But he had also known that he couldn’t argue, that he had to bow his head and pretend to be pleased by the Council’s magnanimity. At any rate, he had his sister’s fate to remind him that this could have been much worse. Because of her plotting, and because she had threatened al-Harith’s Chosen, Lyanna would be exiled forever in the otherworld, with its barren, rocky landscape and roiling skies and acrid air. She would live in the intricate palace she had constructed, true, but she would not be allowed to breathe the sweet air of this world, to revel in its blue skies and green hills.
Yes, there were far worse things than being stuck with Albuquerque.
He’d bowed and smiled, and made his escape as soon as he could. And then he’d come down to Earth, to what had once been the most populous city in New Mexico, to see what possibly could be done.
The task did seem monumental. Almost as far as the eye could see were buildings in all shapes and sizes, the contorted black ribbon of a highway interchange, the sprawling airport with its abandoned planes rusting on the tarmac. Yes, the outline of the mountains to the east was pleasing, and at sunset they turned a glorious reddish-pink shade, but everything that lay between there and here would have to go.
His power was of the earth, and so at least Qadim could use the earth itself against the monstrous structures of steel and glass. He’d decided it would be best to start in the heart of the city and work outward from there.
The first building he inspected, however, surprised him. From the outside, it was nondescript enough, a multi-story tower of sand-colored concrete, but within were furnishings as intricate as those one might find in a djinn palace, with grottos of various designs, and carved screens and hand-painted tile. Its name was emblazoned on one of the abandoned menus in the empty restaurant.
Qadim thought he should make this his base of operations, his temporary home, so to speak, until he could construct a palace of his own. He brought to the hotel such items as he thought would be necessary to his comfort, and took up residence in the suite on the top floor. After that, though, it was time to get to work.
Next to the hotel was a parking structure. By some great good luck, it was mostly empty. Perhaps the people who would have normally parked there had stayed home because of the Heat, praying that the disease would pass them by. But it had spared very few, and those who had survived had been hunted down soon enough.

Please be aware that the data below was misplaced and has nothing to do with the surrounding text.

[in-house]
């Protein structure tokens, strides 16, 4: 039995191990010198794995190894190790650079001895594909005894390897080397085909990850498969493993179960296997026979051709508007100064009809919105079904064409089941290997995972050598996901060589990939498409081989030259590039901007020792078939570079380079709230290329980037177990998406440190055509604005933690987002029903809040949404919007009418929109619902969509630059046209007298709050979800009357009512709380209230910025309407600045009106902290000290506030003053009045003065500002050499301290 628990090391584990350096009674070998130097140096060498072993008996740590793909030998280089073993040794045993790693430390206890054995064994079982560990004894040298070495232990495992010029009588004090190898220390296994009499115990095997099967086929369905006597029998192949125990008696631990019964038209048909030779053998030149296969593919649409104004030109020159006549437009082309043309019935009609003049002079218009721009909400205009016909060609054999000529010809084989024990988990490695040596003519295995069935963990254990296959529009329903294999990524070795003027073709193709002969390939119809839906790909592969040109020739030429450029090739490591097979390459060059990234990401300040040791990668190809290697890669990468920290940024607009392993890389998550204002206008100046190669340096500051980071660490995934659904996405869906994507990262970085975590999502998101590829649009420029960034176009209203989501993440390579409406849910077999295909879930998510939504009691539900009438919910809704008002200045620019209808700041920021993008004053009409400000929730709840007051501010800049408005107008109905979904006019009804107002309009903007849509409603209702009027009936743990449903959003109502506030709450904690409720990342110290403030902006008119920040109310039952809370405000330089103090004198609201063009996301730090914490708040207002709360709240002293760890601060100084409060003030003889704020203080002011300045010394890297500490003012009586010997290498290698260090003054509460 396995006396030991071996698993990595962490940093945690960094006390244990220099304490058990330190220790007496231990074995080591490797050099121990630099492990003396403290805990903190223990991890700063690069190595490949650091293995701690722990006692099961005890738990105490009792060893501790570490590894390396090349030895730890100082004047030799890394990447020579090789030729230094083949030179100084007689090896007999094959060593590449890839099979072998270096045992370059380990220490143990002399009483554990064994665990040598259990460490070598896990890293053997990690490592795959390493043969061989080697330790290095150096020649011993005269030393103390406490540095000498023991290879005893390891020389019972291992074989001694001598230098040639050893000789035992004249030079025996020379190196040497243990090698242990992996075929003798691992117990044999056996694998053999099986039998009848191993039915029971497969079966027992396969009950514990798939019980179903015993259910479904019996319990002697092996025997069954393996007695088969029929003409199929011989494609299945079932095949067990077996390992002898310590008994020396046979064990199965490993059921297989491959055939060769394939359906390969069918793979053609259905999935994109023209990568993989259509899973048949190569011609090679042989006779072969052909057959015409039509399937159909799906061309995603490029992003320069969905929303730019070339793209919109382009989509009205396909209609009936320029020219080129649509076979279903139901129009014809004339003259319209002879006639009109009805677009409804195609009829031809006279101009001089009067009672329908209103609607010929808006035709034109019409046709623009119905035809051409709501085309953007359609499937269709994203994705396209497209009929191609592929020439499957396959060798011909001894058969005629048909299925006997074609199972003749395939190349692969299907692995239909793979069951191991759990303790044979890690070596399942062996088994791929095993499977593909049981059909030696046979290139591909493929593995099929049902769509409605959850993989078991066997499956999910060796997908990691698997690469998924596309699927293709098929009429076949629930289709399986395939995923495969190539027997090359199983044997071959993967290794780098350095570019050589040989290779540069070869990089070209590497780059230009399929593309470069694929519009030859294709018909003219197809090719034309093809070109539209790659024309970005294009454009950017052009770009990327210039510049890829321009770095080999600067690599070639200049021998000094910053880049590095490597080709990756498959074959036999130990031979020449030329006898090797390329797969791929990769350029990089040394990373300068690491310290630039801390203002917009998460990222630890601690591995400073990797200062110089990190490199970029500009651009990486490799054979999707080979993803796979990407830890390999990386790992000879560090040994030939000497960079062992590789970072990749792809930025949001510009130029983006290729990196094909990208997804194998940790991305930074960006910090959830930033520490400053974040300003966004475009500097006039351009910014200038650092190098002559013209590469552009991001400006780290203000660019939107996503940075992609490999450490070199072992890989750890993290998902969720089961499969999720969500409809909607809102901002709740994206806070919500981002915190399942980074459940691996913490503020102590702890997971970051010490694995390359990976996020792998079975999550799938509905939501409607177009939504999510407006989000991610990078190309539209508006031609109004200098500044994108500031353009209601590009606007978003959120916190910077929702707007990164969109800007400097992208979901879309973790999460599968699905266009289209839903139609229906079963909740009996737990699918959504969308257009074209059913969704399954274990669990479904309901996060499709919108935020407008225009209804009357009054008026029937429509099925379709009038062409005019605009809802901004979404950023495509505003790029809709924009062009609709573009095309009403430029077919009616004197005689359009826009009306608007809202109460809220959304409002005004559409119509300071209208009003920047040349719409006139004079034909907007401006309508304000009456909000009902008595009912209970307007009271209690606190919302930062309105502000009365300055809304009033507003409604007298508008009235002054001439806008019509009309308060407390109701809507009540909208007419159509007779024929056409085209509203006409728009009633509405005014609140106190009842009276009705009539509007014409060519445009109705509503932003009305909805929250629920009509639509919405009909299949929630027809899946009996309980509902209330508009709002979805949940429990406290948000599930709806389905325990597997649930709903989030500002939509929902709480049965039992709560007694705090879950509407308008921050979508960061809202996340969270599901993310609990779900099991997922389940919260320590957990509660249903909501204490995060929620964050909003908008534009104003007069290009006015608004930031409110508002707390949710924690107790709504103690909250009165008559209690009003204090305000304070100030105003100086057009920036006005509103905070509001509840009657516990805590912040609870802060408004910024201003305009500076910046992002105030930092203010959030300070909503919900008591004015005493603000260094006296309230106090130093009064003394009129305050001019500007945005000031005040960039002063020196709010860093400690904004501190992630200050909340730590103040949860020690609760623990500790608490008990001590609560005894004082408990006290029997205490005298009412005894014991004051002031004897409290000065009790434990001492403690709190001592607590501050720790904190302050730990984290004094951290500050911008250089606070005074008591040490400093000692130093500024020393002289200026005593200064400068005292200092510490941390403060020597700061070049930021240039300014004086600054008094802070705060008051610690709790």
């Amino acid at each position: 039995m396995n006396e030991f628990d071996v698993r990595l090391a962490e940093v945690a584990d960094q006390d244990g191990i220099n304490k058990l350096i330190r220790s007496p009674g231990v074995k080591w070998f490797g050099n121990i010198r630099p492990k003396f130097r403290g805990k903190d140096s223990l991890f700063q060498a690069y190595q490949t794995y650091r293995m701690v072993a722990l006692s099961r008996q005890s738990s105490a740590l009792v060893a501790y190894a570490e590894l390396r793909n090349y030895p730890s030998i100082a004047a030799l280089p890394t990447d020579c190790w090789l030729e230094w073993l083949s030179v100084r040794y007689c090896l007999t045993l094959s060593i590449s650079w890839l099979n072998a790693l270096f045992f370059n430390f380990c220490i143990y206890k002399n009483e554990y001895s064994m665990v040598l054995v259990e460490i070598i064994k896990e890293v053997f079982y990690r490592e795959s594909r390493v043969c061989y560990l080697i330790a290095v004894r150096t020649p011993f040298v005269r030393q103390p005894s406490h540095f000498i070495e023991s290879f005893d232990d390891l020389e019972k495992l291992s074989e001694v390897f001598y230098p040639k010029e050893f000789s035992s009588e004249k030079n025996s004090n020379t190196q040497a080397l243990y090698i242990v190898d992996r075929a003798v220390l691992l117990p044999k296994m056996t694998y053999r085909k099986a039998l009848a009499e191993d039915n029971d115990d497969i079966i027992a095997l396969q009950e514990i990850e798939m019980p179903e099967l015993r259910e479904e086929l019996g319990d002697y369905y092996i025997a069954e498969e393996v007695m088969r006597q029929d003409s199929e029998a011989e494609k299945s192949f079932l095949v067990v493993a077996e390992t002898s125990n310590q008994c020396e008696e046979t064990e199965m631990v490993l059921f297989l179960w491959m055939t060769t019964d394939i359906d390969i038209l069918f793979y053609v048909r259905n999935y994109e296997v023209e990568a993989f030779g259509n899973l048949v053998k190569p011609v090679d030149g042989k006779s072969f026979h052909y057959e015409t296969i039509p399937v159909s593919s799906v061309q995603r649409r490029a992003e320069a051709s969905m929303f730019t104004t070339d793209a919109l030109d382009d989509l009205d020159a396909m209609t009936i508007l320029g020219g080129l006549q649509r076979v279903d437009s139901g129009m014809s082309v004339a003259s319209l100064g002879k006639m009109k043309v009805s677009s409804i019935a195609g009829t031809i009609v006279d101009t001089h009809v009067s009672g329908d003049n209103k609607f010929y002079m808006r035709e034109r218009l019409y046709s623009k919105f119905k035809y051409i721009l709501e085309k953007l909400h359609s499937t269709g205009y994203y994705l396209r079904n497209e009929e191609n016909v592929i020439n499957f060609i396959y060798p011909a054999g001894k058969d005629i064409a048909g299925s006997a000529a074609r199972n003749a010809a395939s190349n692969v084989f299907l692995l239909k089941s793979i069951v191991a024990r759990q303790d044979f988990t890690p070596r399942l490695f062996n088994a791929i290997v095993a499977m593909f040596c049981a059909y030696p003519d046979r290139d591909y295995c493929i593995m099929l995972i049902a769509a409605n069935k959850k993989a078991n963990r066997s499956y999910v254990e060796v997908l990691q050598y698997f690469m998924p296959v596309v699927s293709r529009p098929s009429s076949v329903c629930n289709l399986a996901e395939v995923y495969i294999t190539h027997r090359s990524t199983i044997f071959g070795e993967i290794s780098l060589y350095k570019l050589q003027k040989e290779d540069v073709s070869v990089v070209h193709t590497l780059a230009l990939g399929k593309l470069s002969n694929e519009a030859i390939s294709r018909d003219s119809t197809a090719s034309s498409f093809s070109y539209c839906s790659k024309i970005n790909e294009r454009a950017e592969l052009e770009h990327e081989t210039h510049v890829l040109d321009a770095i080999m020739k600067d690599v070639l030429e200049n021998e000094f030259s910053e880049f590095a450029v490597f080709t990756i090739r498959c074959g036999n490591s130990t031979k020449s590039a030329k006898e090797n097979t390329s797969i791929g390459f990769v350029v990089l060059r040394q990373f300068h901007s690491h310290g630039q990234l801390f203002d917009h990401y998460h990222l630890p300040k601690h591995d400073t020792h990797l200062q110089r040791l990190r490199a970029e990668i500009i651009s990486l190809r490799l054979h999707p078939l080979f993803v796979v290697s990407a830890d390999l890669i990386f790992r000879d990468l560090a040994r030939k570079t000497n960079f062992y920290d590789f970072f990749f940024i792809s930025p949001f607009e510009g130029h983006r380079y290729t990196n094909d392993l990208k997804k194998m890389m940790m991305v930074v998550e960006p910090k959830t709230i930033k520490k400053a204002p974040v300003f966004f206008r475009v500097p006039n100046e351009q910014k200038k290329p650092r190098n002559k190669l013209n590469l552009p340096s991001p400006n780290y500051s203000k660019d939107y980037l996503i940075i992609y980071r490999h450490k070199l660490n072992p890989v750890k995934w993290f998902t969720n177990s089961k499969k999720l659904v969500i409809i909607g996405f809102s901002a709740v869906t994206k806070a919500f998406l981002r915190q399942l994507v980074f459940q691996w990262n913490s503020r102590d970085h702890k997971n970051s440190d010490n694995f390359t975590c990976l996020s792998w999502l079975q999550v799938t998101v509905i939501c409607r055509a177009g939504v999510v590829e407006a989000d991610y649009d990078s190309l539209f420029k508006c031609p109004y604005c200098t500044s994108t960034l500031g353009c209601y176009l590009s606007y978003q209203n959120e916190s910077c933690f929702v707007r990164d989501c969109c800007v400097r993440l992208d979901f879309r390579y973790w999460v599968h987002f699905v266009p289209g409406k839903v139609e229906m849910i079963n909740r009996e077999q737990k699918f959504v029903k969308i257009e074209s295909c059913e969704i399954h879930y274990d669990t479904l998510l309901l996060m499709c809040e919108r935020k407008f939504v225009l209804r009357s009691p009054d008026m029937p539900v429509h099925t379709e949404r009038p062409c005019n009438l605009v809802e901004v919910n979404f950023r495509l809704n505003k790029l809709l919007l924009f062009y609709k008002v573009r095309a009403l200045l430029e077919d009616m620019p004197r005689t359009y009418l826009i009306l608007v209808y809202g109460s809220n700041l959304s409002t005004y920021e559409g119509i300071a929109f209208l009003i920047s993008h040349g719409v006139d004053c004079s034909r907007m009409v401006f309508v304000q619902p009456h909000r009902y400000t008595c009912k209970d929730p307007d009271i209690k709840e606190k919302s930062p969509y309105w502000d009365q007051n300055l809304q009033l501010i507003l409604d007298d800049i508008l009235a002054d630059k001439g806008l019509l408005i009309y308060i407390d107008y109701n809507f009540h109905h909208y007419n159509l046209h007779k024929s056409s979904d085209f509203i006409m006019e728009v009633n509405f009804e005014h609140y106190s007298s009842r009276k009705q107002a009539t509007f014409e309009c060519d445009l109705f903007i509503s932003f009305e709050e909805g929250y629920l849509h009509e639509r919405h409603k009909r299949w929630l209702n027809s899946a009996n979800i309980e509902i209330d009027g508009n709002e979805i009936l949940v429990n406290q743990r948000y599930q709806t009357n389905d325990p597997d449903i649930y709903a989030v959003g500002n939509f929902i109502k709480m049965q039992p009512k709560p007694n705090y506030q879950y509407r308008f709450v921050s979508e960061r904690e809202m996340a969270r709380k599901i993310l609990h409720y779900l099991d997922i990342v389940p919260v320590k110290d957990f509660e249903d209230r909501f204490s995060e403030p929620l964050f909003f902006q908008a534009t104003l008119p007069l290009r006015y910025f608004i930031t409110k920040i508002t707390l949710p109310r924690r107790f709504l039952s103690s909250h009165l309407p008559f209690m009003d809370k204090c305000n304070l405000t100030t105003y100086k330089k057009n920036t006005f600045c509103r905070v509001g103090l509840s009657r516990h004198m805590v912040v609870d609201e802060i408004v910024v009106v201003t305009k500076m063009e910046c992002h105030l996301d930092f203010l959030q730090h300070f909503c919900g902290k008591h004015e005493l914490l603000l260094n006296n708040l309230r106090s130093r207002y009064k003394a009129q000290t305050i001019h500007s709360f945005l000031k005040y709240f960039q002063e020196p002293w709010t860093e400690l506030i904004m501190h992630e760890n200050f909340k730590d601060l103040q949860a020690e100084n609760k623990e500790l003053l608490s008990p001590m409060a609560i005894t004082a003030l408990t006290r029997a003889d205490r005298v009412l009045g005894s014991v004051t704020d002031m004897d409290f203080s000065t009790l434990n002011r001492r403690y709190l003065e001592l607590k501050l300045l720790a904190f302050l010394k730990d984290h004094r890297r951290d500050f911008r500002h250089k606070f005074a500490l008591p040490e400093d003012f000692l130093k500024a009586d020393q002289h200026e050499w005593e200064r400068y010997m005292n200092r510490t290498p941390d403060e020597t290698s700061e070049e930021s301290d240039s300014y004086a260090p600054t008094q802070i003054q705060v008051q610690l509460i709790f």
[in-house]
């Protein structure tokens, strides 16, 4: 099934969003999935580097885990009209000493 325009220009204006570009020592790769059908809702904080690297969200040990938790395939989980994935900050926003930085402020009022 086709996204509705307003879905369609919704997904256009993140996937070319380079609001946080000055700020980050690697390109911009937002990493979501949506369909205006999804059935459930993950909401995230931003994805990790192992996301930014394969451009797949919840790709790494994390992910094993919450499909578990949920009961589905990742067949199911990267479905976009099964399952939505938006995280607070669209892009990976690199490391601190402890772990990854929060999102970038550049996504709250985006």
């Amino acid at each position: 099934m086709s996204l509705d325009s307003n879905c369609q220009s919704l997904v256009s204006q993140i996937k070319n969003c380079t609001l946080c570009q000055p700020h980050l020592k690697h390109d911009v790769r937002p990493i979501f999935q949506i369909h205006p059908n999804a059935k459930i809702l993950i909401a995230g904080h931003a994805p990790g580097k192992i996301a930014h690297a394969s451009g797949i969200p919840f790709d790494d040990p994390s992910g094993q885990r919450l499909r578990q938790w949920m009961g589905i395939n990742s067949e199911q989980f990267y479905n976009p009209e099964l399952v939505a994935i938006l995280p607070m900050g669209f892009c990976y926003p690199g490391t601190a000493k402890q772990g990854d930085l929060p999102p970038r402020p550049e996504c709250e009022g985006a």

Qadim had taken no part in those hunts, even though the invitation had been extended to him on more than one occasion. While he had agreed that humanity was — for the most part — a festering boil that needed to be lanced, he knew he would take no pleasure in tracking down the few remaining survivors, pitiful creatures that they were. He saw no honor in hunting those who had no special abilities that might save them. So he had always demurred, even though his refusal to participate in those hunts had raised a few eyebrows here and there.
“What,” Hasan al-Abyad had said once, “are you rethinking your decision not to take on a Chosen? For I can see no other reason, besides believing that a human female is a worthy companion, why you would not want to join us in exterminating these mortals. It is great sport.”
“Oh, no,” Qadim had replied with a chuckle, although once again he failed to see the sport in murdering defenseless humans. “I cannot see the point in tying myself down to a single woman for all eternity, especially a mortal.”
“But she would not be mortal any longer, once you had chosen her.”
“True, but you know me, Hasan. When have I ever spent more than a few decades with any woman? If I could not bear to spend any more time than that with a djinn, why would I wish to do so with a human?”
Hasan had laughed at that remark, and agreed it did not make much sense, and that had seemed to be the end of the matter. Truly, Qadim hadn’t understood why a djinn would want a human at all, when their own women promised so many delights.
That is, until he had met Julia Innes. Her beauty was such that it would have stood out in any company, mortal or djinn. And she was as strong and passionate as she was beautiful. Zahrias al-Harith didn’t deserve her, for Qadim knew she would be bored with him soon enough. He was far too rigid, too concerned with honor. She would have found eternity far more amusing at Qadim’s side.
But she had made her choice, and there was nothing he could do about it, save brood over her folly from time to time, and think that she had made a foolish choice. As for himself, well, he had never wanted for female companions, although he worried now that a woman of his own kind might not be too terribly impressed with his new holdings, would rather be with someone who had been given miles of beach in California, or a mountain eyrie somewhere in the Swiss Alps.
In the meantime, he supposed he must do what he had to.